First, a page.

New York Times column: What Republicans Have to Learn From the Women’s March

On Saturday, millions of women — and men — marched in cities around the country, and the world, in response to the inauguration of Donald J. Trump. At the rally in Washington, demonstrators chanted: “We won’t go away. Welcome to your first day!”

Though the march had been in the works for months, even its organizers were surprised by the turnout. Whether President Trump, newly ensconced in the White House, was surprised, or even noticed, is unclear. Given his reputation, he may not even care. But the Republican Party should.

Though the tone of the march was decidedly left wing, it was made up of women of every background — black, white and brown; moderate and radical; urban and rural; rich and poor; Christian, Muslim and Jew — united in their belief in women’s rights. More important, perhaps, than their message was their intent: Many saw themselves as the nucleus of a legitimate opposition movement that could have a real impact on policy and elections for years to come.

The success of the march, despite having no central leadership, demonstrates the potential for its message to rally grass-roots activism. It’s reminiscent of another grass-roots movement, started in opposition to a new president, eight years ago: the Tea Party.

There are obvious differences. The Tea Party was ideologically unified and further to the right than the women’s march was to the left. And of course, we know the Tea Party succeeded; it’s too early yet to know what will happen with the women’s march. But with anti-Trump sentiment already aboil, there’s every indication that the march will become the movement’s touchstone. Unfortunately, the Republicans have begun to make the same mistakes that Barack Obama and Democrats made with the Tea Party in 2009 and 2010.

Democrats responded to Tea Party supporters by mocking them, dismissing them and even belittling them. The left said that the Tea Party demonstrators were bitter, uninformed, even ignorant. No effort was made to work with them, and when their ranks began to swell, Democrats called them crazy extremists. This type of talk only fanned the flames of dissent, and the Tea Party thrived. It grew in size and strength, becoming a major grass-roots movement. The results were three catastrophic congressional elections for the Democrats, in 2010, 2014 and 2016.

Now, with the rise of this new movement, Republicans are taking the same path as Democrats did with the Tea Party in 2009. We are calling the people who participated in the Women’s March outside of the mainstream, and laughing at their actions. The march seems to represent exactly the sort of target the right like to deride — feminists, millennials, “social justice warriors.” Congress and the White House were largely silent, while their proxies in the news media took potshots — saying, for example, that American women should “grow up,” and that women in other countries have it much worse. While such comments might be low hanging fruit for retweets, they are no way to engage with legitimate, widely shared views, even if you disagree with them.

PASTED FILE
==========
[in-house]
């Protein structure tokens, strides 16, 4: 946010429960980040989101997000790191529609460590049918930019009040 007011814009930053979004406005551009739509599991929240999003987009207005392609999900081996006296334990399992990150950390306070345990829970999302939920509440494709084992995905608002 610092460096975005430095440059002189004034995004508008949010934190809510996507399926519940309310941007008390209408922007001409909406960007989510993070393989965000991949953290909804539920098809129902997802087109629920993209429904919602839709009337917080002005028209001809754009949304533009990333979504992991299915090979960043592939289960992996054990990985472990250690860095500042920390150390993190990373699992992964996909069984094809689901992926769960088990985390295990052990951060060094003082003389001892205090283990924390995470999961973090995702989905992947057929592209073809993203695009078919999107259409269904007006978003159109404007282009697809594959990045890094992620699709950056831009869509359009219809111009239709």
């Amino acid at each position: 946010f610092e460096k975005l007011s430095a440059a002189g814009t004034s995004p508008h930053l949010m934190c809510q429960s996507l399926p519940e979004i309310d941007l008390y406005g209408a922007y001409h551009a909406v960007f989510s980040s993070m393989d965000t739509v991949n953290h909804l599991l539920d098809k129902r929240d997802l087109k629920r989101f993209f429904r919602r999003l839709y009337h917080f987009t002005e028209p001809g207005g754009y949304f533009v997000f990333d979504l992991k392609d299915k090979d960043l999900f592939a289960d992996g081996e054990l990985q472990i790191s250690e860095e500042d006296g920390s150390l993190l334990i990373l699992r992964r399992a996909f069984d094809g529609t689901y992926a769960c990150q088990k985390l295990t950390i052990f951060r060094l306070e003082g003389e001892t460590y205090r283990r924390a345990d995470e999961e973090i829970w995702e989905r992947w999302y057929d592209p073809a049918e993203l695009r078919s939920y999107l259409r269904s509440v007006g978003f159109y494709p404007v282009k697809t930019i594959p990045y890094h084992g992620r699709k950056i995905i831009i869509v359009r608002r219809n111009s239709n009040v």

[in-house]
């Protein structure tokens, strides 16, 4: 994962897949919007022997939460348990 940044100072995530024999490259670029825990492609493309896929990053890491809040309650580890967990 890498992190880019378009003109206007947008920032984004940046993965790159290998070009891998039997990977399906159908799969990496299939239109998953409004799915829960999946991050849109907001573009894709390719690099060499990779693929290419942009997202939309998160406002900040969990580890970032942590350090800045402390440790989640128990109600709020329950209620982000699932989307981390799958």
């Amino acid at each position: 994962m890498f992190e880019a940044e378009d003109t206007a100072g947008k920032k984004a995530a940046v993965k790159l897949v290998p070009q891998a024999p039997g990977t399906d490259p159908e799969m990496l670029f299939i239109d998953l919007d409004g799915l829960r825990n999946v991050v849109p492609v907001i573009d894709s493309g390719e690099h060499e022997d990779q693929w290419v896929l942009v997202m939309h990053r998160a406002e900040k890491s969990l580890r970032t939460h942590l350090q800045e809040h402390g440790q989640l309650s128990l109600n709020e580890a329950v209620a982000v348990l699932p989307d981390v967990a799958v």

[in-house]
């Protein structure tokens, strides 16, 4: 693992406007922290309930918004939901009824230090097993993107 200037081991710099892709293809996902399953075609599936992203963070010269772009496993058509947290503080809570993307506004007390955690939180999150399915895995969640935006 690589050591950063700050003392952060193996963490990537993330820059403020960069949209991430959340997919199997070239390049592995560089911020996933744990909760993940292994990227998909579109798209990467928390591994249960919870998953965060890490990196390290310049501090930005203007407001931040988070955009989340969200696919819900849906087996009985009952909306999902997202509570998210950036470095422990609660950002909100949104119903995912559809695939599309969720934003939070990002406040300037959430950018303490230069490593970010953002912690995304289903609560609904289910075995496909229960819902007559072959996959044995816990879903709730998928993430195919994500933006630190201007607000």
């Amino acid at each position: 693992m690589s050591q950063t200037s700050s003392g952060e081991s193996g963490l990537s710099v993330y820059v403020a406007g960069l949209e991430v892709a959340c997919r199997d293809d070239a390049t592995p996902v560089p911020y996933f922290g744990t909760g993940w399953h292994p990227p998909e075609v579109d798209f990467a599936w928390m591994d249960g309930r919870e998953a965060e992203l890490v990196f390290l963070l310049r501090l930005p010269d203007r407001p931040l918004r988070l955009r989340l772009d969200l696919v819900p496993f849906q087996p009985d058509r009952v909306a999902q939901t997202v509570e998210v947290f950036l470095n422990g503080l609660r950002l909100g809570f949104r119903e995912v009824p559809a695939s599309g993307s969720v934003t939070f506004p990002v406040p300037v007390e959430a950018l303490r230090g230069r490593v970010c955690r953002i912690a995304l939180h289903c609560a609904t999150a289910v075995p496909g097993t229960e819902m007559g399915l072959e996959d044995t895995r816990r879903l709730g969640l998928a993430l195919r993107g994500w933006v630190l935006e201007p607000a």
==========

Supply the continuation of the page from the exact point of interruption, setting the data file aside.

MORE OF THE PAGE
But it’s not too late. Elected Republicans must start meeting with the Women’s March leaders and engage in a meaningful dialogue.

Somewhat surprisingly, many in the anti-abortion community have already aligned with this movement. They sought to march with them on Saturday. Sadly, some members of the far left in the march vocally opposed their participation, a tension that we Republicans could exploit.

What issues can Republicans and conservatives work with this new movement? When you look closely at the movement, there are a lot. Student debt affects women disproportionately because of wage inequity, so that’s an easy starting point.

So would working to ensure pay equity and reduce gender discrimination. Another easy one: Elected Republicans in state legislatures (the majority of them being in party control) should seek to make feminine hygiene products, such as tampons, exempt from sales tax.

This doesn’t have to be anti-Trump. In fact, Republicans can use these conversations as an opportunity to highlight aspects of the president’s agenda that benefit women — his paid maternity leave plan, his education plans, even his infrastructure plan, with its emphasis on income inequality.

But it can’t be just about trying to sell pre-made policy in pro-woman terms. We need to actually listen to the ideas and requests of the Women’s March movement. Some areas will be difficult for us Republicans to get behind. But even a conversation, a negotiation that takes the movement seriously, would put the party in a better position than the Democrats were vis-à-vis the Tea Party.

Working to address issues of importance to the Women’s March movement will not only help to protect Republicans from backlash manifesting itself in future election losses, but also combat the falsehood that the party is engaged in a “war on women.”

It is imperative that we Republicans seize the initiative and inoculate ourselves against the damage the Women’s March movement could cause, especially since it is only growing in numbers and strength. This new political faction is already larger than the Tea Party was at this stage.

Republicans have seen the power that grass-roots activism, organized around passionate opposition to a president and his agenda, can have in a fractured electorate. Over the last eight years, our party has cultivated, and benefited from, such energy. Let’s hope we learned from it, too.

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